Myself In Essaouira!
By Kaoutar Hrari
Morocco News Tribune
It is often said that spirituality is rather related to abstract thing, but I believe it might be chained to a concrete one. I have actually found my spiritual place: A place where I feel light, I mingle with strangers, I regain my inner peace, I acquire a kind of acceptance of society, of its corruption, and its negativity; and I feel myself. What I adore the most in that place is finding myself, again. I have strange tastes, I admit, and strange preferences. in that place I become the one I have always wanted to be, I take off the masks that society has forced me to wear, I reveal myself, my life style, and my old-fashioned African-impacted hippy clothes, I undisguised myself.
In fact, Essaouira is a place where no one judges you on your clothes, your choices, and your life style; a place of no prejudices, no stereotypical thinking. It is a place where people from different places, famous people such as singers, T.V reporters, actors and non-famous ones, gather in peace, their main interests are music, love, peace, freedom -in all its forms, and hashish—in the person of joints. Of course, I do not indulge in the last of this list, but I do strongly believe in the others.
My friends often described Essaouira, but they didn’t do it justice; it is beyond description. It is neither a metropolis where you find all amenities; nor a big city where you find tens of places of entertainment. It is a small city that modernism is, unfortunately, on its way to tarnishing; but let us forget about the modernized part of it, and stick to the old Medina: the Skala which is a tower that used to be a shield against pirates and has a breathtaking view over the sea, the Djzira- or the isle, that according to some, used to be a prison which needs to be reached by boat, for it is in the sea; the port colonized by pigeons, always crowded with fresh fish of all sorts; the open-air restaurant, frying fish along with French fries, tomato-onion salad, olives and tea.
The people of Essaouira are another subject matter; natives with a Marrakechi-like accent, Jews and foreigners who fell for the charm of such a city, open-minded, hospitable and very welcoming. I like the freezing air even in summer time, the sun, the beach, the people, the old houses, the hippies, the musical instruments, the traditional jewelry shops, the wooden made furniture, all of it, including myself.
Geographically speaking, Essaouira is a small maritime city. It is located in the Southern Morocco, between Assafi and Agadir. It is windy and cold all year long. In terms of its history, it is famous for its being under the control of pirates, long time ago. Additionally, Essaouira is famous for its wealth of fish.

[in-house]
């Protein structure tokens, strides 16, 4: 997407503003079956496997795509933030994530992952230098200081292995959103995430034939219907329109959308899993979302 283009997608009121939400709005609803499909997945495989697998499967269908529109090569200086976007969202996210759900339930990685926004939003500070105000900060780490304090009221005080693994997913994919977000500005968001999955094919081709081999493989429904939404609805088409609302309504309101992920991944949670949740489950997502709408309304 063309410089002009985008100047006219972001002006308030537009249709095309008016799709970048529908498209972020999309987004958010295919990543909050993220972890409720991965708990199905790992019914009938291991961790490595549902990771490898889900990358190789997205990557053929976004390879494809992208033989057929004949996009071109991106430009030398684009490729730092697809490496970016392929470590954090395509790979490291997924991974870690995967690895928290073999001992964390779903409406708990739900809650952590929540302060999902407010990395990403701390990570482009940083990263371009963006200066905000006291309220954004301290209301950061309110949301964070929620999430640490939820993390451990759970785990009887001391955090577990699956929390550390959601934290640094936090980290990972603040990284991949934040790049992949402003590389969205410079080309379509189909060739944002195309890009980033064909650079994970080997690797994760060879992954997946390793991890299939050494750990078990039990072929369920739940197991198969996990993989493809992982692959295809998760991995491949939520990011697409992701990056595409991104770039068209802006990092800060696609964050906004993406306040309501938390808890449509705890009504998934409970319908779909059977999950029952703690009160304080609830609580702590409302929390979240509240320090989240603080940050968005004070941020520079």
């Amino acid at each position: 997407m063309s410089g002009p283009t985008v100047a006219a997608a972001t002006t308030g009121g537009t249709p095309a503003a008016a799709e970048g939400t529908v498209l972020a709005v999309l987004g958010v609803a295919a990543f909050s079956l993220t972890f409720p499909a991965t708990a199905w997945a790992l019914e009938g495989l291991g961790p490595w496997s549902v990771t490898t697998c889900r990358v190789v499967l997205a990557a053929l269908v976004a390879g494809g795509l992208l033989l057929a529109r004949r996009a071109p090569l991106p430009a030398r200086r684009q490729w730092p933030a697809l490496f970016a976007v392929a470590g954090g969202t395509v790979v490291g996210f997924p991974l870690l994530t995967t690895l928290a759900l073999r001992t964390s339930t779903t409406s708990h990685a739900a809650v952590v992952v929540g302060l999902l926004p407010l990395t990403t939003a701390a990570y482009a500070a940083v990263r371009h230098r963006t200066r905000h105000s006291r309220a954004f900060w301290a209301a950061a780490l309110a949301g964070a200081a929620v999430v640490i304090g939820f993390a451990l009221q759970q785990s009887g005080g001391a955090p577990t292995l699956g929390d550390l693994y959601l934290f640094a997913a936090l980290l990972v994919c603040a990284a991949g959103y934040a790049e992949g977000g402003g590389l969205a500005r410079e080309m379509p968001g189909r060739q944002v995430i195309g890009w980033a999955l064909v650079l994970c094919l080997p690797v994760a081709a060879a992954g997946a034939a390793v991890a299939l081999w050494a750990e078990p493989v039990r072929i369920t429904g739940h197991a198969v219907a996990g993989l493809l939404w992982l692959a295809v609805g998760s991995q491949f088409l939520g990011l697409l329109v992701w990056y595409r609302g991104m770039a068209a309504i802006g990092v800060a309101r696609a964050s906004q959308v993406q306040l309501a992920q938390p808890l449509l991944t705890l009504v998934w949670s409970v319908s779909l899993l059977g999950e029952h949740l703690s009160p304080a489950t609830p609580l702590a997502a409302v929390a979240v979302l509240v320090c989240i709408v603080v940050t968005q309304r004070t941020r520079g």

Another aspect of Essaouira’ fame is the Gnawa music festival, held in the last days of June, adds some spices to the place. With the multi-colored clothes of the singers and their groups, the cocktail of music genres at the opening ceremony, the instruments made of wood, iron and animal skin; attending the festival in such a city symbolizes heaven for me, a duality of spirituality—Gnawa music and Essaouira. It is not by chance that Essaouira is considered as the city of Gnawa. It is the city where slaves settled down and started their lives; some stayed in, while others moved to other cities such as Meknes, Marrakesh, Rabat and others. All day long, Gnawa music is heard in every corner of the city, in shops, cafés, houses, whether played traditionally or in a modern style using Djembes, Didgeridoos, and other instruments.
I had the opportunity, for the first time of my life, to attend a Gnawa trance. I seized it. my mother, my sister and I were invited by a man who turned out to be a Maalem or leader of the Gnawa music section of the city (each Moroccan city has its own Gnawa music section: Gnawa of Essaouira, Gnawa of Rabat… etc). It was an unforgettable experience. I was surrounded by famous leaders of Gnawa music and non-famous. I witnessed the effect of Gnawa music, its spirituality and its magic on people, Moroccans and foreigners as well.
One has to visit Essaouira to really understand what it looks like and what feelings it engenders. I had been told about it for years, but when I visited it, I discovered it. And yet only a few would praise it and admire its beauty.
To confess, my birthday coincides with my yearly visit to Essaouira. I celebrate it in that city, surrounded by its walls, its people, its Gnawa groups and the spirit of freedom. Could I ask for more? I doubt it, for celebrate my birthday, my spirituality and the day of the revelation of myself in Essaouira.
*Kaoutar Hrari is a Moroccan future Translator. She pursues her Masters in translation at the king Fahd Institute of Translation (Ecole Superieur Roi Fahd de Traduction), Tangier, Morocco. She earned her License degree From Mohamed V university of Rabat, entitled “When Literature and Photography Meet”. She speaks Arabic, English, French and some Spanish. Her centers of interests are Arts, learning languages, voluntary work and cultures, especially African Cultures.